The librarian R&B superstar set to take Britain by storm

Americans have fallen in love with the Liverpool singer and now she is coming home. Kunal Dutta talks to her

She is the British sensation who is dominating American R&B. Her music has been nominated for six Grammys. She has been signed by Sony, written for Michael Jackson and worked with Dr Dre and Justin Timberlake. Yet mention the name Marsha Ambrosius to any self-respecting music fan in Britain and, chances are, it will be greeted with brow-furrowed bewilderment.

The Liverpool-born Ambrosius has taken America by storm after her debut album sold 96,000 copies in its first week, flying to the top of America's R&B chart and ranking second in the overall billboard chart. It was flanked by Adele and Mumford & Sons, making it the first time three British artists have dominated the US chart since 1985.

But unlike her chart rivals, Ambrosius remains something of an enigma back home. Her first flirtation with fame was as one half of the soul band Floetry, whose most successful record barely reached No 73 in Britain eight years ago.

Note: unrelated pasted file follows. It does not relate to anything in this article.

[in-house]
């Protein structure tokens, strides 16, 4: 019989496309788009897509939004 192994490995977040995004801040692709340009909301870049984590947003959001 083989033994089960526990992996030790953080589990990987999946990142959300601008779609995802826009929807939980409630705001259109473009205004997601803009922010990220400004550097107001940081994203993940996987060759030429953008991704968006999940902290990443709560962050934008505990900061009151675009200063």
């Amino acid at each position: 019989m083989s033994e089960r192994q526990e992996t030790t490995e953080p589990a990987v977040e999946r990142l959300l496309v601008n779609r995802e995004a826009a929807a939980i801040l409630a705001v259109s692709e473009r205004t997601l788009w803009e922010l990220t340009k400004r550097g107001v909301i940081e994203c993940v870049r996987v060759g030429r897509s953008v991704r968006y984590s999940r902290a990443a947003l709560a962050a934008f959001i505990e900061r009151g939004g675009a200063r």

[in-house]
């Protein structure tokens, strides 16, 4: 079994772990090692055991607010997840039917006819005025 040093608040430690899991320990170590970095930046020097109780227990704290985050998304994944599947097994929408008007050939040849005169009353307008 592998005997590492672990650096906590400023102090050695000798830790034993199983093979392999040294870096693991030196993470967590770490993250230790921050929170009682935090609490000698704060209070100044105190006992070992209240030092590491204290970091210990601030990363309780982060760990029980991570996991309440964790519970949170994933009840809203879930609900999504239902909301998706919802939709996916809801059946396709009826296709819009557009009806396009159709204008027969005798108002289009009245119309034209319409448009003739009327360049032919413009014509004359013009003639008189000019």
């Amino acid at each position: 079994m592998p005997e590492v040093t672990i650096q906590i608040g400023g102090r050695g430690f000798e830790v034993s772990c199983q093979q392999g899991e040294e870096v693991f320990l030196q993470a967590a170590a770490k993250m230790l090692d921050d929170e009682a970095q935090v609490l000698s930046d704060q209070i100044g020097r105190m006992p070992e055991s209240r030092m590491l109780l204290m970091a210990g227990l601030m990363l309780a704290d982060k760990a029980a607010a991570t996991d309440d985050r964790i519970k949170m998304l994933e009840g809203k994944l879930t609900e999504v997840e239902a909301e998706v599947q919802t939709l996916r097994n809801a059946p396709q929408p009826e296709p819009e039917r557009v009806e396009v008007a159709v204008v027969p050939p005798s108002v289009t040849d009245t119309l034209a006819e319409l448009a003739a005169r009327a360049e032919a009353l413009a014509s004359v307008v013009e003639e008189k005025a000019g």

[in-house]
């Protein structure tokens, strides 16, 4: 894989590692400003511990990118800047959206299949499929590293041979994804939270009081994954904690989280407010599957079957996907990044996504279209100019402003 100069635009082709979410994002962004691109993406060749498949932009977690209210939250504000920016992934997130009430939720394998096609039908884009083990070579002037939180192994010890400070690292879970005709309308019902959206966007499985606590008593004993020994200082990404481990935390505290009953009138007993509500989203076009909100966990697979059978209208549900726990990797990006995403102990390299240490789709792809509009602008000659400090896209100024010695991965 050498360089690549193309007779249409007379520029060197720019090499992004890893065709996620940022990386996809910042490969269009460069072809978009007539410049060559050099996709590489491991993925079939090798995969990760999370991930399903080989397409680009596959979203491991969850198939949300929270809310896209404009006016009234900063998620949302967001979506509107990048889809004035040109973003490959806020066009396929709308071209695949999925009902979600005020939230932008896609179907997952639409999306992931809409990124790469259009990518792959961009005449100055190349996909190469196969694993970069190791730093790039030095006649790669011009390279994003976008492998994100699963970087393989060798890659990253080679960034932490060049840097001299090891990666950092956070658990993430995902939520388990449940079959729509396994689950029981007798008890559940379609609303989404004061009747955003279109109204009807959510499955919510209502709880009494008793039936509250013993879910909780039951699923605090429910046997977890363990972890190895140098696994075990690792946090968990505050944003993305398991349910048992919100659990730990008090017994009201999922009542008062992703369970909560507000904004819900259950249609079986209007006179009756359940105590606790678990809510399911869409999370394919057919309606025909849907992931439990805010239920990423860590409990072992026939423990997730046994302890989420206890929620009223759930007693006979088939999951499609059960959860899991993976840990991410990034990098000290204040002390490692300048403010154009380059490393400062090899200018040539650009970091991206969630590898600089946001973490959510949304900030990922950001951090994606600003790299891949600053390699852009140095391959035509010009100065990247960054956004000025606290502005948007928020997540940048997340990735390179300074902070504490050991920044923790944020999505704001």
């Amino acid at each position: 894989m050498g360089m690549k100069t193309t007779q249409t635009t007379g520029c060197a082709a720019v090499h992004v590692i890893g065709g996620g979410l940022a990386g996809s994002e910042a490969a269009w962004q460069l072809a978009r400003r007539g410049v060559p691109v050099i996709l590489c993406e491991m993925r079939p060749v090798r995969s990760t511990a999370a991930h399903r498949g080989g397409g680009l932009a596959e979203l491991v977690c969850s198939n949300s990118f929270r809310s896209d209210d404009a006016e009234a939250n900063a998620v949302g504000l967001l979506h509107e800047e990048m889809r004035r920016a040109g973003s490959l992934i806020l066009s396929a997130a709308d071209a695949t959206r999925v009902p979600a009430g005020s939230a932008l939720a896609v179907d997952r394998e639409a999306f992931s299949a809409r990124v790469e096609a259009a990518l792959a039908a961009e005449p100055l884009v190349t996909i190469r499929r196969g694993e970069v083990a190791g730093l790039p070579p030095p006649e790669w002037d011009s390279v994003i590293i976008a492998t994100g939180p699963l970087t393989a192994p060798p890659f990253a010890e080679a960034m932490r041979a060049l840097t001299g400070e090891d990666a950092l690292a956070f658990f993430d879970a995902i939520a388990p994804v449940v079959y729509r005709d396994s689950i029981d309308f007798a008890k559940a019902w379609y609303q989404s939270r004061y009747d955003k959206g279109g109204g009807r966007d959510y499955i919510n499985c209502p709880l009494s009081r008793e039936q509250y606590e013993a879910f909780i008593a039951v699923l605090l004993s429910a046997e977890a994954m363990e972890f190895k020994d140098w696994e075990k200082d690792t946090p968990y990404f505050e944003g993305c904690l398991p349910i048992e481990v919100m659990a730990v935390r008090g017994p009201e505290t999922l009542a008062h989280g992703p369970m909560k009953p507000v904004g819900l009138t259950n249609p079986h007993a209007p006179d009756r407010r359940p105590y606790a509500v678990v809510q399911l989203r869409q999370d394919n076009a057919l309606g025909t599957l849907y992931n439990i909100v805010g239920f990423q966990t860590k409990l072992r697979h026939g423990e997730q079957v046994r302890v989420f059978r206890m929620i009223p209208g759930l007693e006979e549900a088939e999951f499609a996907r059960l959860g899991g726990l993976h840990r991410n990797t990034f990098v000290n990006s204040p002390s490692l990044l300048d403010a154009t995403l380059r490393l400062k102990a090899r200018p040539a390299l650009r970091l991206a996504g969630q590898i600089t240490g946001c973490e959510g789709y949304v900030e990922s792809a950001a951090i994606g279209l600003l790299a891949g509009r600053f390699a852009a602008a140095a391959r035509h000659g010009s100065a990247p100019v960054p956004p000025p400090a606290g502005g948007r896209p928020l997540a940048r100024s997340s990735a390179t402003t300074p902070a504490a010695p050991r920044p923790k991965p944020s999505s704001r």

All that will change when she embarks on a UK tour later this year.

Ambrosius, who was an assistant in Camden library, north London, while trying to persuade the music industry to take her seriously, admits that things in Britain have been slow.

"I just about made the cover of the Liverpool Echo recently. I wish my grandmother had been alive to see that," she says, speaking from the back of her tour bus bound from Cincinnati to Cleveland, part of a 24-date tour of the US, performing to more than 10,000 fans each night.

A number of British stars have tried to conquer America without luck. So what does Ambrosius have?

Music critic Nick Coleman says: "America is the home of all post-war R&B derived music. Anything we've done since 1956 is a copy, variant, or, in absolutely exceptional cases, an improvement."